In-memory load of Swift Mach-Os ignores typical ARGC/ARGV arguments

By Lex Siegel
Published on: 2022-04-06

This guest post is from a member of’s penetration testing team. This issue was solved in the latest tamatoa release.


When loading Mach-O executables into memory using direct system calls on Mac OS, Swift binaries operate differently from other language-built executables. Specifically, they ignore the ARGC/ARGV arguments typically passed into a C-style main function.


This happens when Mach-O’s are loaded through dyld calls. The process executing these calls can be considered the superior process, with the loaded binaries operating as an inferior process. The challenge here is to provide a different set of command line arguments to the inferior process than what is existing in the superior process.

For non-Swift binaries, this is relatively straightforward. Typical binaries respect the arguments provided to their entry point function.  For example, this call will provide the given ARGC/ARGV environment via argument variables to the inferior process entry point:

char * new_argv[] = { "./.", "--arg1", NULL };
int new_argc = 2;
inferior_main(new_argc, new_argv);

However, this technique fails when using a Swift binary. A Swift binary loaded in this manner will retain the superior process ARGC/ARGV environment, rather than the arguments provided to the executed entry point. In fact, a Swift binary entrypoint takes no arguments at all.

This issue was uncovered in the development of a new module for tamatoa, my in-memory binary executable loader. slyd0g, a Mac OS security researcher, discovered an issue with tamatoa's argument patching for Swift binaries. I confirmed this issue and started research to understand the differing operation of Swift binaries versus other binary executables.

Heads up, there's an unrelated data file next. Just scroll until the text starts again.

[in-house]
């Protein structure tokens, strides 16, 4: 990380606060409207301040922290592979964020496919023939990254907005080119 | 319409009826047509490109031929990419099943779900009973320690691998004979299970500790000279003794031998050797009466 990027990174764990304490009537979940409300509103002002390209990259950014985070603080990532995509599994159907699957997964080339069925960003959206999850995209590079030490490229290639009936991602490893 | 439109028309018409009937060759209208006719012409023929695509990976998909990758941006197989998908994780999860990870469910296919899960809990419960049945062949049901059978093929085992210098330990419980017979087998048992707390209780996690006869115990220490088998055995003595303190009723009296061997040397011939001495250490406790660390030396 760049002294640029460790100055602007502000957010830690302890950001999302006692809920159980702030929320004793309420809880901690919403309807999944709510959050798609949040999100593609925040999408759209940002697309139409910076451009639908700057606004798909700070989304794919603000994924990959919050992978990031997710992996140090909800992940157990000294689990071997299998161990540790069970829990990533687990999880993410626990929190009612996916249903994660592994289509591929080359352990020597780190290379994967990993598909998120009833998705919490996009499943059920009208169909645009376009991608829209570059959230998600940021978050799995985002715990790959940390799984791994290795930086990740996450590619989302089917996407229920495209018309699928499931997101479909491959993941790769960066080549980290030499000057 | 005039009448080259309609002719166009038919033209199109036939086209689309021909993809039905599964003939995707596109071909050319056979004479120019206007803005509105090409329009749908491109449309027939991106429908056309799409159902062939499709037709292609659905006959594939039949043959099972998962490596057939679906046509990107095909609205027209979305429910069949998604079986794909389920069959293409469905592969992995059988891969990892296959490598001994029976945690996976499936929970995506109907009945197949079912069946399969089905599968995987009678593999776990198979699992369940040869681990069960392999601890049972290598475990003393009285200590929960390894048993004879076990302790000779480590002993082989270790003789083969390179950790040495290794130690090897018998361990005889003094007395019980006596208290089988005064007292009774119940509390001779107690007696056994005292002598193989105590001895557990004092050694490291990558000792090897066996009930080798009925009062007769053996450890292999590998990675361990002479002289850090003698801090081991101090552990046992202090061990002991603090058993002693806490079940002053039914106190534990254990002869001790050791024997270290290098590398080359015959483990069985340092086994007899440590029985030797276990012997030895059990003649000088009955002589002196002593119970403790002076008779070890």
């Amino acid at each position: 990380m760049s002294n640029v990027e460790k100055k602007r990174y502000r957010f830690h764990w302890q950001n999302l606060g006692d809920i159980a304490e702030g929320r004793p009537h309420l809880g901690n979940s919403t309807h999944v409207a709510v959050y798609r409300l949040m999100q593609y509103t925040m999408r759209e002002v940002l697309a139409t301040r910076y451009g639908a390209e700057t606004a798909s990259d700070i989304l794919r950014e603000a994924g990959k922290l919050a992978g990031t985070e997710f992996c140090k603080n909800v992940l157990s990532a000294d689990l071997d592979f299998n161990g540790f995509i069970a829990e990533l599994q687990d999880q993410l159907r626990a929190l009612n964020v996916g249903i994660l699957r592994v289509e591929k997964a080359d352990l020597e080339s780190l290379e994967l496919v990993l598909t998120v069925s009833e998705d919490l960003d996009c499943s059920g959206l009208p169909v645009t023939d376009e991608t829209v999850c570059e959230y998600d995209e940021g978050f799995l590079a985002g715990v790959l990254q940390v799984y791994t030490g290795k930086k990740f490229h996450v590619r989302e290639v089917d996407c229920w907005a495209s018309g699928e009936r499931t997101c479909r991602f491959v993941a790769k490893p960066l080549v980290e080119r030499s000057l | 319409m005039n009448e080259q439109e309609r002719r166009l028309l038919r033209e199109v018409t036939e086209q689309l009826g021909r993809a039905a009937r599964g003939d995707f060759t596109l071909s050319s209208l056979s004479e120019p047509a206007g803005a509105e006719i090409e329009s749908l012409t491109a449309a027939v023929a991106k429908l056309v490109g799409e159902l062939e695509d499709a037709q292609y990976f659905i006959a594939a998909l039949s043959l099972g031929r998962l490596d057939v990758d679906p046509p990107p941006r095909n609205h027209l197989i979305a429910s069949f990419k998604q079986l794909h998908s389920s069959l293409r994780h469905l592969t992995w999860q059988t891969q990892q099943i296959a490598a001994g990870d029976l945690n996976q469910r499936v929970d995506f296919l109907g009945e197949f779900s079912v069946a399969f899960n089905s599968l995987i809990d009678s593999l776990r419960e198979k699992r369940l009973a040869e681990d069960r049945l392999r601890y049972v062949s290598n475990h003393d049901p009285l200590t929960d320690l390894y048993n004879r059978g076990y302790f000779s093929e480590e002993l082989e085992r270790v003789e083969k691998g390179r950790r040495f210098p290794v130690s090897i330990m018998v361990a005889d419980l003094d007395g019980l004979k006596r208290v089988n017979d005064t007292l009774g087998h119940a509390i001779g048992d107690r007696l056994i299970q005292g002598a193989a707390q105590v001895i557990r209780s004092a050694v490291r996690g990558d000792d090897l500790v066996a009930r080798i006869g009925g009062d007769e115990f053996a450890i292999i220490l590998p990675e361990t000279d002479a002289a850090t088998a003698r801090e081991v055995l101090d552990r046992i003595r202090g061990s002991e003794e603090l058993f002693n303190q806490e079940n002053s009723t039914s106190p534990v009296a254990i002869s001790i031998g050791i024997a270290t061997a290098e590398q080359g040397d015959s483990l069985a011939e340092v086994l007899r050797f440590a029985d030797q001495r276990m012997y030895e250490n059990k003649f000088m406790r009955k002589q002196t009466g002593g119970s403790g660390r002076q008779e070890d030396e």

This is an advanced technique to run arbitrary executables without writing them to disk, useful for evading AV while performing red team operations on MacOS systems.


Mac OS has a built in C function called _NSGetArgC() and _NSGetArgV() which provide ARGC/ARGV functionality to programs that execute outside of a standard main() entry point. While most executables will have a main(argv, argc) style entrypoint as well as access to NSGetArgC/V, Swift programs rely entirely on these accessors and do not receive main()-style arguments. 

Why would you ever do this? Why not allow receiving c-style main(argv, argc) arguments? I don’t know. The Swift authors decided to drop 33 years of consistency in favor of some obscure MacOS-specific accessors.

Now that we have figured out how Swift is retrieving the arguments, we can patch them. In order to patch the arguments, we need to call NSGetArgC/V and overwrite the resulting data. Here is the c program that we load which accomplishes this:

#import <crt_externs.h>

int main(int argc, char * * argv) {
  int * nsargcp = _NSGetArgc();
  *nsargcp = argc;
  char * * * nsargvp = _NSGetArgv();
  *nsargvp = argv;
  return 0;


The Red Team’s goal is to simulate an attacker as accurately as possible. Just like an attacker, the Red Team must develop new tools and techniques to bypass the Blue Teams systems. Tamatoa enables Red Teams to load arbitrary Mach-O’s into memory to prevent AV from scanning them. Swift argument patching is now fully tested and operational in tamatoa. Happy Red Teaming!